July 25, 2023
SINGAPORE – Inflation in Singapore cooled for a second straight month as prices of food, services and private transport rose at a slower pace, prompting the Government to lower its forecast for overall inflation for 2023.
If the trend lasts, private economists, who say the moderation is expected, believe that core inflation could go down to 3 per cent or lower for the full year.
Core inflation, which excludes private transport and accommodation costs in order to better reflect the expenses of Singapore households, dropped to 4.2 per cent year on year in June, from 4.7 per cent the previous month.
The June figure matches that from a Reuters poll of economists.
This brings core inflation to its lowest since mid-2022.
Headline inflation, or the overall consumer price index, also eased to 4.5 per cent, from 5.1 per cent in May.
The Reuters survey had pegged headline inflation to be 4.55 per cent in June.
The decline came on the back of a fall in private transport inflation led by smaller hikes in car prices and a steeper fall in petrol costs.
The Monetary Authority of Singapore (MAS) and Ministry of Trade and Industry (MTI) in its report on Monday lowered their forecast for overall inflation for the year to between 4.5 per cent and 5.5 per cent, from the 5.5 per cent to 6.5 per cent previously.
Core inflation estimates remain the same, at between 3.5 per cent and 4.5 per cent.
MAS and MTI said core inflation is expected to moderate further in the second half of 2023, as imported costs fall from year-ago levels and the current tightness in the domestic labour market eases.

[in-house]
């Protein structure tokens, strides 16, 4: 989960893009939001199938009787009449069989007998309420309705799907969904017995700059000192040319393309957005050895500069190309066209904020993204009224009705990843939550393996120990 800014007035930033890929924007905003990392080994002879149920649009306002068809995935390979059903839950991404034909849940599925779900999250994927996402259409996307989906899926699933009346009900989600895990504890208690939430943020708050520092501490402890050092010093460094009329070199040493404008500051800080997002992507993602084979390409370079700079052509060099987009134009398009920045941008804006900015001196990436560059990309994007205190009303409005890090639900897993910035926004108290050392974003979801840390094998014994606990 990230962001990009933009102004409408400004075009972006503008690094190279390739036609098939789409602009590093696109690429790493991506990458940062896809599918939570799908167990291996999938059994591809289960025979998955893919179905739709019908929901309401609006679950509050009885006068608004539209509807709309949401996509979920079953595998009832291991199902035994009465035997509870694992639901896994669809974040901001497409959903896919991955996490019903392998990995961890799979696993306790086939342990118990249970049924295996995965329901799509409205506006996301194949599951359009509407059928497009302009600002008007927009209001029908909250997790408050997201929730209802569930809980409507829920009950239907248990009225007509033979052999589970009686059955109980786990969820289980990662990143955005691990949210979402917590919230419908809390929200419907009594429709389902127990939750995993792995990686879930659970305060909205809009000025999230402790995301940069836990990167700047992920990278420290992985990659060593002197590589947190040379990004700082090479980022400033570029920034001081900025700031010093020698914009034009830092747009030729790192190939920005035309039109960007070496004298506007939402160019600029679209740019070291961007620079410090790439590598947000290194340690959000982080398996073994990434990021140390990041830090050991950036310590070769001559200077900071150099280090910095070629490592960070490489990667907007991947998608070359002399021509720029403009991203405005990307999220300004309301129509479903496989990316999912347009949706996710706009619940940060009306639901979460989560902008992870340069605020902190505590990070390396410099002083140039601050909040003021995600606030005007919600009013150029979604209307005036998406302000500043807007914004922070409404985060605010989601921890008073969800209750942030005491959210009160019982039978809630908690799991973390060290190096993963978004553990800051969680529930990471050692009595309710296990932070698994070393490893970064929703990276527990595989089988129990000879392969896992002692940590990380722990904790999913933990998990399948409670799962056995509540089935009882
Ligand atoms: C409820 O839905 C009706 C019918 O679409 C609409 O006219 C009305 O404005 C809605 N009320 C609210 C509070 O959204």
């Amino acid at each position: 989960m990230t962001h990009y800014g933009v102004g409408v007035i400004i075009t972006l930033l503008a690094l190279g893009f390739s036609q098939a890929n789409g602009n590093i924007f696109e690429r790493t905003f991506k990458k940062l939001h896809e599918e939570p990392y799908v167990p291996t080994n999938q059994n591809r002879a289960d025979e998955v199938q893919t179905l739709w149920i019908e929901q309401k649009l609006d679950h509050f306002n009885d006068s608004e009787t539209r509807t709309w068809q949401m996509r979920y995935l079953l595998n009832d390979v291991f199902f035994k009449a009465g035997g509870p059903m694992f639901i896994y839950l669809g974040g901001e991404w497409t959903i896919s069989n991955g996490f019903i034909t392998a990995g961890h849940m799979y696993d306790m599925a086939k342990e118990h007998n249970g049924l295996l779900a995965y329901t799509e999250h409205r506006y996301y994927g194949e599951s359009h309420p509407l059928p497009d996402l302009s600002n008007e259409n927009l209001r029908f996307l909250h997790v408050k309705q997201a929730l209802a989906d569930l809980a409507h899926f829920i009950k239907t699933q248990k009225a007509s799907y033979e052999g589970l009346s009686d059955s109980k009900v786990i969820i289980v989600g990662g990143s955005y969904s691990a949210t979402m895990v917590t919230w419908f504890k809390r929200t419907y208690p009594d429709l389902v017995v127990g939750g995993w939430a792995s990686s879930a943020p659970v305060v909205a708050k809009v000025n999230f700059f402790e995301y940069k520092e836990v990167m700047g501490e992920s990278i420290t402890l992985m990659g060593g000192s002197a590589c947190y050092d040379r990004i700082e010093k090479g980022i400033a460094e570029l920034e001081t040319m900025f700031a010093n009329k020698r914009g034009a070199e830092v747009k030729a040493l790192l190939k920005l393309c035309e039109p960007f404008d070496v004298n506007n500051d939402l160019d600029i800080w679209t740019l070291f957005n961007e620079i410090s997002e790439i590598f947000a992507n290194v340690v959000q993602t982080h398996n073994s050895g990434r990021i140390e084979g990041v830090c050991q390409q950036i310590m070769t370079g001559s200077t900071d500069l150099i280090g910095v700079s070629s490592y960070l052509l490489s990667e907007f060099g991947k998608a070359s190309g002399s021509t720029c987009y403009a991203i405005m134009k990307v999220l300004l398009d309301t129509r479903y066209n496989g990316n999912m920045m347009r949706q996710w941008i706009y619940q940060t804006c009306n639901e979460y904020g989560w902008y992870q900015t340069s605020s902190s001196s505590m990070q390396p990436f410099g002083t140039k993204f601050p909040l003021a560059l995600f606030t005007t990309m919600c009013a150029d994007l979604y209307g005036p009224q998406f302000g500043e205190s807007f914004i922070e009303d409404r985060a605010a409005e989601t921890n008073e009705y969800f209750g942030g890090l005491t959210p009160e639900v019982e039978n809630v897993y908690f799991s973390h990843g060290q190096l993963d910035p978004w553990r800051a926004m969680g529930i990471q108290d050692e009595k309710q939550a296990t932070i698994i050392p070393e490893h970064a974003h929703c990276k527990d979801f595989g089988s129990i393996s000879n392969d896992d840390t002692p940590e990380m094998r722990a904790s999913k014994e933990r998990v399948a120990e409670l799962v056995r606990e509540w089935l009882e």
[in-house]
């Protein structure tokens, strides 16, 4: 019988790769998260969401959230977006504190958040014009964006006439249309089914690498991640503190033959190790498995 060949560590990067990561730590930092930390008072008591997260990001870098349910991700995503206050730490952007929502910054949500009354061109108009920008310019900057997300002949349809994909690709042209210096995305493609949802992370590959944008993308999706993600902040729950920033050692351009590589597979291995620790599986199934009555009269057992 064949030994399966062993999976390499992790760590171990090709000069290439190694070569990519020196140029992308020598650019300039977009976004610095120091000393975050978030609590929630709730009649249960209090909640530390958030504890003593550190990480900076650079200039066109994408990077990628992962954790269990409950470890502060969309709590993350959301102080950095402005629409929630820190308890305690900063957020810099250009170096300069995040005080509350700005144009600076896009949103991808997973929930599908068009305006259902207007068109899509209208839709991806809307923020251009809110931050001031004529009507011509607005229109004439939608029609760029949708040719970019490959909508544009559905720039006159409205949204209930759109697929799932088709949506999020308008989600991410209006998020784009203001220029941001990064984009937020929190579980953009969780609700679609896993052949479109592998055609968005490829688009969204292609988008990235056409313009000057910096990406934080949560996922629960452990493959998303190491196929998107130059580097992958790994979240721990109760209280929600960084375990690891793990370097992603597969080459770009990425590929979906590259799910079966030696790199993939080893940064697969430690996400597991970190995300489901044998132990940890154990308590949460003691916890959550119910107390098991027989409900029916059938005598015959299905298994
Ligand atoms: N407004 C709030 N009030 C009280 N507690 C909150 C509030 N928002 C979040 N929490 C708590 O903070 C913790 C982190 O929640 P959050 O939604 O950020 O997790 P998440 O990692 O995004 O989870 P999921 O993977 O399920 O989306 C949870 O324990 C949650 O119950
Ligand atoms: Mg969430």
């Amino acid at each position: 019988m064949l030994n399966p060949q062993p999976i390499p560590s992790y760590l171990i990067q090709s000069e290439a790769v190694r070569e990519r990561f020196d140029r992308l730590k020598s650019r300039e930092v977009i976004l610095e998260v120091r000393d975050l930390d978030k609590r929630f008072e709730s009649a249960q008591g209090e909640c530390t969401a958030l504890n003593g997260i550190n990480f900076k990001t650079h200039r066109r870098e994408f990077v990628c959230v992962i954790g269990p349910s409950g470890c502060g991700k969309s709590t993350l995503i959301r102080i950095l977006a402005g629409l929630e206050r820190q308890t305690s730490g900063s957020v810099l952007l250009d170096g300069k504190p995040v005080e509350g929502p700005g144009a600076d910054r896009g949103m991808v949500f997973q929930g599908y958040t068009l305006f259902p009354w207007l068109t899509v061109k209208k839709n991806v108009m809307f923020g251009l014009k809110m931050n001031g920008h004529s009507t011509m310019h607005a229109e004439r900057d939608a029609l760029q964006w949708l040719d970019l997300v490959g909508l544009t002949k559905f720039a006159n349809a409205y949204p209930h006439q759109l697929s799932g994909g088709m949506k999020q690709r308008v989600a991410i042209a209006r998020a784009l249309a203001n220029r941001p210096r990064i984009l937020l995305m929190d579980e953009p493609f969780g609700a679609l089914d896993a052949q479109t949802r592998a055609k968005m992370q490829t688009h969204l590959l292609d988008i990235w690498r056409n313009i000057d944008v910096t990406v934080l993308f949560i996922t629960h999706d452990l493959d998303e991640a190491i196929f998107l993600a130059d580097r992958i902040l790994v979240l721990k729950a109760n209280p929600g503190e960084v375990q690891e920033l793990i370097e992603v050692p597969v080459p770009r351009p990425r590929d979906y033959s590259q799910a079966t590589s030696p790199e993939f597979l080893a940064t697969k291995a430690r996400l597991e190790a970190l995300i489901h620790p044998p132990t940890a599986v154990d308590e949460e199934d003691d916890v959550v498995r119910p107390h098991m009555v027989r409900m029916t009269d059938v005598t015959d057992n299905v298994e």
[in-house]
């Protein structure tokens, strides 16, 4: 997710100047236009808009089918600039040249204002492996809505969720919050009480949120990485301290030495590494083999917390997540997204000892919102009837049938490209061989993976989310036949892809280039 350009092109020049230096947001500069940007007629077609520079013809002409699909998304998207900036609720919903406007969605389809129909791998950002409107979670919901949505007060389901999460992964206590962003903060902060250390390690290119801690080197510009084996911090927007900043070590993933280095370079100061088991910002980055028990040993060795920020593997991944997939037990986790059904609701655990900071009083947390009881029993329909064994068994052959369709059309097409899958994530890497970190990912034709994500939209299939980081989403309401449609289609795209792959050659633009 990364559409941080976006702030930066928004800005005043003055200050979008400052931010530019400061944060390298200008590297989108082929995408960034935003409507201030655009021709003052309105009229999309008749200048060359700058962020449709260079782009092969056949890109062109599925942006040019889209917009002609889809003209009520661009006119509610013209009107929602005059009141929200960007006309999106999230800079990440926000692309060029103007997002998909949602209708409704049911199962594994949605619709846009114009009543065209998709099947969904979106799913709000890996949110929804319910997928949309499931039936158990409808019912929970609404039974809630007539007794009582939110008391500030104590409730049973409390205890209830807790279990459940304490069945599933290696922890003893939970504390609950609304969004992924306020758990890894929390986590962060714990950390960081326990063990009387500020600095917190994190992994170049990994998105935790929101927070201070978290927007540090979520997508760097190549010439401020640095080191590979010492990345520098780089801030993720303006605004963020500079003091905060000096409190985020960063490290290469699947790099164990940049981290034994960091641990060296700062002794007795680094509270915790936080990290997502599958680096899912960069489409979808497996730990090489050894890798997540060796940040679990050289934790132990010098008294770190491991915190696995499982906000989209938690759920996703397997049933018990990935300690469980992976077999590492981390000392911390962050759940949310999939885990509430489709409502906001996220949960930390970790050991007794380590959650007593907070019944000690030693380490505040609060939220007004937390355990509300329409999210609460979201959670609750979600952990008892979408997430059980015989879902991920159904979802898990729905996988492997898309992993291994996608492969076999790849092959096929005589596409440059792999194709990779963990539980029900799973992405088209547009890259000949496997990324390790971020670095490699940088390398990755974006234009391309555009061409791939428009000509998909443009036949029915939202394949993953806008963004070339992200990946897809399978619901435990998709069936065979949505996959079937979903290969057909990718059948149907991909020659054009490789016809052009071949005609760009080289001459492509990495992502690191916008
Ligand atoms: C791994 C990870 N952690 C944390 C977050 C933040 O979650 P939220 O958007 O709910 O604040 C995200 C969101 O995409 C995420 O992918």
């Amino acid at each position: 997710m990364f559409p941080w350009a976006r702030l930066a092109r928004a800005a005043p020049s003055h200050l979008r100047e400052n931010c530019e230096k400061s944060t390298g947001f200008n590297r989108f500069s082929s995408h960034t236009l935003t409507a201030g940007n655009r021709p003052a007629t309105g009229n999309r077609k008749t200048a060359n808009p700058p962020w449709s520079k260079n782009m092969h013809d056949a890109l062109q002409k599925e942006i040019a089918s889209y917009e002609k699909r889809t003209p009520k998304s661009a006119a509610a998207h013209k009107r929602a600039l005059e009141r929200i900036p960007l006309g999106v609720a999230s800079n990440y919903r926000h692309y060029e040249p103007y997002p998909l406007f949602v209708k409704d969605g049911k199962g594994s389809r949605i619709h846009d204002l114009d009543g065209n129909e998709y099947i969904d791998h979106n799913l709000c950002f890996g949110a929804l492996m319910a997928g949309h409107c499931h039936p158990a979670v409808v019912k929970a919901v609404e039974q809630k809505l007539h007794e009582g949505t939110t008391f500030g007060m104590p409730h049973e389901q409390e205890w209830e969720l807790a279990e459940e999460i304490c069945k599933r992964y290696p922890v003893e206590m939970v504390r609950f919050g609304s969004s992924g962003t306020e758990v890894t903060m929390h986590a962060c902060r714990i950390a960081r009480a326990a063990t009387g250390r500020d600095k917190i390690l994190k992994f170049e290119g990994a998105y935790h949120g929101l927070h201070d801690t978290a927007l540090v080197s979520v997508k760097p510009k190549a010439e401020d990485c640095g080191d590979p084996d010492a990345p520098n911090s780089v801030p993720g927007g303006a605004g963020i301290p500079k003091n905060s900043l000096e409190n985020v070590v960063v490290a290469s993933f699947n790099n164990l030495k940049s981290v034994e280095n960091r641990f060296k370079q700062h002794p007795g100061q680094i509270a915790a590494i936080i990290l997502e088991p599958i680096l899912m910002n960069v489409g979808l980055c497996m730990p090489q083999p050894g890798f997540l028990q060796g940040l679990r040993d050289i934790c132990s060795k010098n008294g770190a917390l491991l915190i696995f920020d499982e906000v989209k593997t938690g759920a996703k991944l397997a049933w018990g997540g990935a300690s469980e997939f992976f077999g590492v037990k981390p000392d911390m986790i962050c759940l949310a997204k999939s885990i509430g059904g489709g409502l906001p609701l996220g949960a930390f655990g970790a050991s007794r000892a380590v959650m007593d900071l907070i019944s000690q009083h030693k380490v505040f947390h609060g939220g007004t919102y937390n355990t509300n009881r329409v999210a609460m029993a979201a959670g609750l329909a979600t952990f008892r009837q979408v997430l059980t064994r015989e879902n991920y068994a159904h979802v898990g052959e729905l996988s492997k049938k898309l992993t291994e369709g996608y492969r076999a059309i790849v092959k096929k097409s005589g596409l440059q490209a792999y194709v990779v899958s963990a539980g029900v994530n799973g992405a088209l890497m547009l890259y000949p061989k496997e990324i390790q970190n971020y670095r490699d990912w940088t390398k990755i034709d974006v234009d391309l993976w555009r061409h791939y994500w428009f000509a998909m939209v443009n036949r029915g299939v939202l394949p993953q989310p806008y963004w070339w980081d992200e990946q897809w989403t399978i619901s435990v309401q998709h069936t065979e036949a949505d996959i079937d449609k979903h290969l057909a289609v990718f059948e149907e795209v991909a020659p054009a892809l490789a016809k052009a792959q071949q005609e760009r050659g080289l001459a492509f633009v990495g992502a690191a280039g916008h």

“There is a good probability of core inflation subsiding below the 3 per cent handle by the fourth quarter,” OCBC chief economist Selena Ling said, adding that the easing of inflation is “a positive affirmation of the MAS decision to pause tightening of monetary policy back in April”.
She noted that core inflation is taking a bit longer to return to the 2.5 per cent to 3 per cent year-on-year handle due to a still tight labour market, resilient domestic demand and the return of more overseas visitors, among other factors.
Oxford Economics senior economist Alex Holmes said the month-on-month figures, which show how much momentum there still is in prices, are key at this stage.
“While headline consumer price index was up 0.5 per cent month on month in June, that was mainly due to transport prices, which are excluded in the core measure.
“Core inflation rose only 0.2 per cent month on month, which is the equivalent of about 2 per cent at an annualised rate – close to normal. If this trend continues, we can expect core inflation of 3 per cent by the end of the year,” he noted.
DBS economist Chua Han Teng said he expects core inflation to ease further in the second half of 2023, and that “it looks on track to meet the MAS’ end-2023 forecast range of 2.5 per cent to 3 per cent”.
“Factors supporting our view include a higher base comparison a year ago, a reduction in imported prices, gradual easing in domestic labour cost pressures and the dampening impact from monetary policy,” he said.
Private transport inflation clocked the biggest fall to 5.8 per cent in June, down from 7.2 per cent in May.
Food inflation eased to 5.9 per cent from 6.8 per cent in May as the prices of non-cooked food and prepared meals rose at a slower pace.
Services inflation edged down to 3.6 per cent from 3.9 per cent the previous month, reflecting a slower pace of increase in holiday expenses and airfares.
Accommodation inflation dipped to 4.5 per cent as housing rents rose more slowly.
Inflation for retail and other goods declined to 2.7 per cent as the prices of personal care, medicine and health products recorded smaller hikes.
Electricity and gas inflation eased to 3.1 per cent on the back of a smaller increase in electricity costs.